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"[S]tories really can change our views. As the psychologist Raymond Mar writes, ‘Researchers have repeatedly found that reader attitudes shift to become more congruent with the ideas expressed in a [fictional] narrative.’ For example, studies reliably show that when we watch a TV show that treats gay families nonjudgmentally (say, ‘Modern Family’), our own views on homosexuality are likely to move in the same nonjudgmental direction. History, too, reveals fiction’s ability to change our values at the societal level, for better and worse. For example, Harriet Beecher Stowe’s ‘Uncle Tom’s Cabin’ helped bring about the Civil War by convincing huge numbers of Americans that blacks are people, and that enslaving them is a mortal sin. On the other hand, the 1915 film ‘The Birth of a Nation’ inflamed racist sentiments and helped resurrect an all but defunct KKK.

So those who are concerned about the messages in fiction — whether they are conservative or progressive — have a point. Fiction is dangerous because it has the power to modify the principles of individuals and whole societies.”

— Jonathan Gottschall, Why fiction is good for you, The Boston Globe

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MITCHELL: Can people change? I don’t know. People are who they are—give or take… fifteen percent. That’s how much people can change, if they really want to. Whether it’s for themselves or for the people they love. Yeah, at fifteen percent. But you know what? Sometimes, that’s just enough.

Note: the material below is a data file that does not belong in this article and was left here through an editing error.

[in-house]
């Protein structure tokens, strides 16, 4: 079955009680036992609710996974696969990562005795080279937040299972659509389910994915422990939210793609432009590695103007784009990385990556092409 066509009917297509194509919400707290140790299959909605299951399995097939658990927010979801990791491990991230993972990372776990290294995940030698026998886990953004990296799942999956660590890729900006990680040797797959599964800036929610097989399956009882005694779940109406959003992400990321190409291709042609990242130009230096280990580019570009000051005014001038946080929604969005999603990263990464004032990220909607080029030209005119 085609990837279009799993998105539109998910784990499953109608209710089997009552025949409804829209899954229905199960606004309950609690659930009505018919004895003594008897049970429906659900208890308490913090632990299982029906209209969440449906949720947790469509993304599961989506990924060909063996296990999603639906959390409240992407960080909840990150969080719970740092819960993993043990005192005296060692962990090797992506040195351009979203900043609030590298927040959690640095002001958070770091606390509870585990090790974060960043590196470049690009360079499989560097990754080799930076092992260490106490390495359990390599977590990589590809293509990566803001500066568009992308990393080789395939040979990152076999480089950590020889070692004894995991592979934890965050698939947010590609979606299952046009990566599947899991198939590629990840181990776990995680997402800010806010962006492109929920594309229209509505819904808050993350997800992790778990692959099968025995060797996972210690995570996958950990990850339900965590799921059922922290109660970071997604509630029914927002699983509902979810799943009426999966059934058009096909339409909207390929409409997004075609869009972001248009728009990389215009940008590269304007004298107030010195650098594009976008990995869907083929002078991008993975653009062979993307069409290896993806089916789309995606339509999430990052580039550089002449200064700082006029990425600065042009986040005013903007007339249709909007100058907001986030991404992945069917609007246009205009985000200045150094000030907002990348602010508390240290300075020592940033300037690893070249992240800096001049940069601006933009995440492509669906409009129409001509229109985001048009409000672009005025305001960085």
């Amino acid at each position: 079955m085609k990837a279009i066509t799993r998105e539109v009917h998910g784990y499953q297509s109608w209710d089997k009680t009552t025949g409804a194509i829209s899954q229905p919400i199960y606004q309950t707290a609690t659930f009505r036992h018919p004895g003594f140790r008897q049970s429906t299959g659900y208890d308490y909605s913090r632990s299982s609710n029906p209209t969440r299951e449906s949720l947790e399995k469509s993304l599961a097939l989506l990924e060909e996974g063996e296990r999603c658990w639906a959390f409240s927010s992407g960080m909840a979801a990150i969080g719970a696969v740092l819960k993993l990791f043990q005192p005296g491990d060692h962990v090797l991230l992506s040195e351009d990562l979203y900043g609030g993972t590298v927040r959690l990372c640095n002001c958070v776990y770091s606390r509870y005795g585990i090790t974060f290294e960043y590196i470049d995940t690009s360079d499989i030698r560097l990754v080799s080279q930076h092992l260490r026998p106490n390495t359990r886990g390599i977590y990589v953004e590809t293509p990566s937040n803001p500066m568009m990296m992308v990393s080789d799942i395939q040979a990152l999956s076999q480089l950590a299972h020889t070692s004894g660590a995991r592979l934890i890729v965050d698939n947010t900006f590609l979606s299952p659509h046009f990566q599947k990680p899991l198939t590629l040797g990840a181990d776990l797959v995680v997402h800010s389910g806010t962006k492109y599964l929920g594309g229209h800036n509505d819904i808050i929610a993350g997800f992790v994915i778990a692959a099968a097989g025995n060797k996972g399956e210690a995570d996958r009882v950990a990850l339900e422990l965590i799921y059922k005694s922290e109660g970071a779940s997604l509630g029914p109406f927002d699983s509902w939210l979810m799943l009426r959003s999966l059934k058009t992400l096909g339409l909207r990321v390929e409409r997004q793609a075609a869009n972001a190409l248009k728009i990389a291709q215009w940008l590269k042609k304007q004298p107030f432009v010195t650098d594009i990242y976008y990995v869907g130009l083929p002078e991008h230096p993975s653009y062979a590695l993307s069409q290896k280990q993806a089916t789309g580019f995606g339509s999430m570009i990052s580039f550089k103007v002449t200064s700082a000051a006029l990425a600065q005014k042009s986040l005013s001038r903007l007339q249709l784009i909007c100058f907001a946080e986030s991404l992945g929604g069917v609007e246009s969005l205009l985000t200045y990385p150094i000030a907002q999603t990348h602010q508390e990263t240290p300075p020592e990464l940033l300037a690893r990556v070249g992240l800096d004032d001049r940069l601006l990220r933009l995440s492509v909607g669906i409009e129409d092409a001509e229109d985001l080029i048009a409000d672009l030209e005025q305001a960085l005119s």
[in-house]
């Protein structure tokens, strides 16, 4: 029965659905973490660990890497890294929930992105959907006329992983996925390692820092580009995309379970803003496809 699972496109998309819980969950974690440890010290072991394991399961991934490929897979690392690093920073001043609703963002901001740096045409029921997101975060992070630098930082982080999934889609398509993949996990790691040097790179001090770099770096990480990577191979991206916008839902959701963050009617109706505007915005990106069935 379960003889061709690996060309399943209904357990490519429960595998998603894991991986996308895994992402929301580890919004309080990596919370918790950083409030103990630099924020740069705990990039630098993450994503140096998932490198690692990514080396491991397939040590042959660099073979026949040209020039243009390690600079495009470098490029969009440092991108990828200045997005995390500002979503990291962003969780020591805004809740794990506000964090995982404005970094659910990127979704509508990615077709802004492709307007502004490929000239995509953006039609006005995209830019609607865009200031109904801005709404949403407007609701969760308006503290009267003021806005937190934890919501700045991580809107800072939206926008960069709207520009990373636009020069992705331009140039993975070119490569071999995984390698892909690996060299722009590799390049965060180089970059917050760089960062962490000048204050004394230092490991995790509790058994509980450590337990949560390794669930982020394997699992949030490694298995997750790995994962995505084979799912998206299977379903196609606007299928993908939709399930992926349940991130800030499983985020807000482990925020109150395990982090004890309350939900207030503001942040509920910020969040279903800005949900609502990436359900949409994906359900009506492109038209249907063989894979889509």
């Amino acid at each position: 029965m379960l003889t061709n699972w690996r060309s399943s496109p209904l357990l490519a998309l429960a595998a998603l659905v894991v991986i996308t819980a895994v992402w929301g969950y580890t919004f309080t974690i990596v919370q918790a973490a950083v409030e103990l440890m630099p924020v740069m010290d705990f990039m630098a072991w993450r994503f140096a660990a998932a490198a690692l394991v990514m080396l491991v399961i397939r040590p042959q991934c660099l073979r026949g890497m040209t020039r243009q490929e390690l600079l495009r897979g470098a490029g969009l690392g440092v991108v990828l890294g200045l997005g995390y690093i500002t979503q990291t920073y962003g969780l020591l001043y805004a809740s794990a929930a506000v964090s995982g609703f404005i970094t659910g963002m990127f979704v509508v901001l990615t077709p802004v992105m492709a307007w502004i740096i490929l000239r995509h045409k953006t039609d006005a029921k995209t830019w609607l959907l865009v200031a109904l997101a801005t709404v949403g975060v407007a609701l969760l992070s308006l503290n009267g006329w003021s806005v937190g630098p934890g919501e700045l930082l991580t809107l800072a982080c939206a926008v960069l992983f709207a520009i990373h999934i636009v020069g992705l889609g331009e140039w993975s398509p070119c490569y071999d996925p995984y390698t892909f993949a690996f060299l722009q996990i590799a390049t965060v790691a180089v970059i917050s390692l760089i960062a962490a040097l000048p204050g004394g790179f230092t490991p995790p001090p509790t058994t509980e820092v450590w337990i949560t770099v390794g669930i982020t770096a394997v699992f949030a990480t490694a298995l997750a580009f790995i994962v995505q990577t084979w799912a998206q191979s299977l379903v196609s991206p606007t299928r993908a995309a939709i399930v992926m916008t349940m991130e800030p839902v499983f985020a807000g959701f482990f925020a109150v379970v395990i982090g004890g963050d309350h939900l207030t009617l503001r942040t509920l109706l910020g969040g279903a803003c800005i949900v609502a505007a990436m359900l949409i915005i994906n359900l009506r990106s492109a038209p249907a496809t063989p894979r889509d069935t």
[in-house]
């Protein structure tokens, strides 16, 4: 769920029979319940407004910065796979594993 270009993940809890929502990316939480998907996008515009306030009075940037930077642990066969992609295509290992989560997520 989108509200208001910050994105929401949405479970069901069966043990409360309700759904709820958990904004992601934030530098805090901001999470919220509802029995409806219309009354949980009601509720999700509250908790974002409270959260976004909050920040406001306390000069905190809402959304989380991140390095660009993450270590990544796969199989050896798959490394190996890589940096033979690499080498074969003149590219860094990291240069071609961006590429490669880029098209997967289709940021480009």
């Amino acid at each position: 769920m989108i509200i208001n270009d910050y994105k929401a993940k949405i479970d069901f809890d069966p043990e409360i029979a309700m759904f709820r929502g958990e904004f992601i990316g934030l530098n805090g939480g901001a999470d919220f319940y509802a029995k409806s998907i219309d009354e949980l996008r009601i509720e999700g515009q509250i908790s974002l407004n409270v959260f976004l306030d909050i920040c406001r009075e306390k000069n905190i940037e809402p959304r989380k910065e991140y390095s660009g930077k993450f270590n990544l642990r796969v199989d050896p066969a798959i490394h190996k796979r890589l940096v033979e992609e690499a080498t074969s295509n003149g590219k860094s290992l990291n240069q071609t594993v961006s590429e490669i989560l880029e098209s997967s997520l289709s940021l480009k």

— Steven Levitan, “Fifteen Percent” (Season 1, Episode 13), Modern Family

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CLAIRE: Sometimes I just think my job is to make sure you guys don’t fall on your faces.

PHIL: That’s a hard job in the Dunphy house. We fall a lot.

CLAIRE: I know!

PHIL: Maybe your real job is to be the person who picks us back up. Nobody does that better than you.

— Danny Zuker, “Strangers on a Treadmill” (Season 2, Episode 4), Modern Family

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CAMERON: There are dreamers and there are realists in this world. You’d think the dreamers would find the dreamers and the realists would find the realists, but more often than not, the opposite is true. […] You see, the dreamers need the realists to keep them from soaring too close to the sun. And the realists? Well, without the dreamers, they might not ever get off the ground.

— Ben Karlin, “Punkin Chunkin” (Season 3, Episode 9), Modern Family

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MITCHELL: People can surprise you. You get used to thinking of them one way—stuck in their roles, they are what they are—and then they do something that shows you there’s all this depth and dimension that you never knew existed.

— Steven Levitan and Jeffrey Richman, “Boys’ Night” (Season 2, Episode 18), Modern Family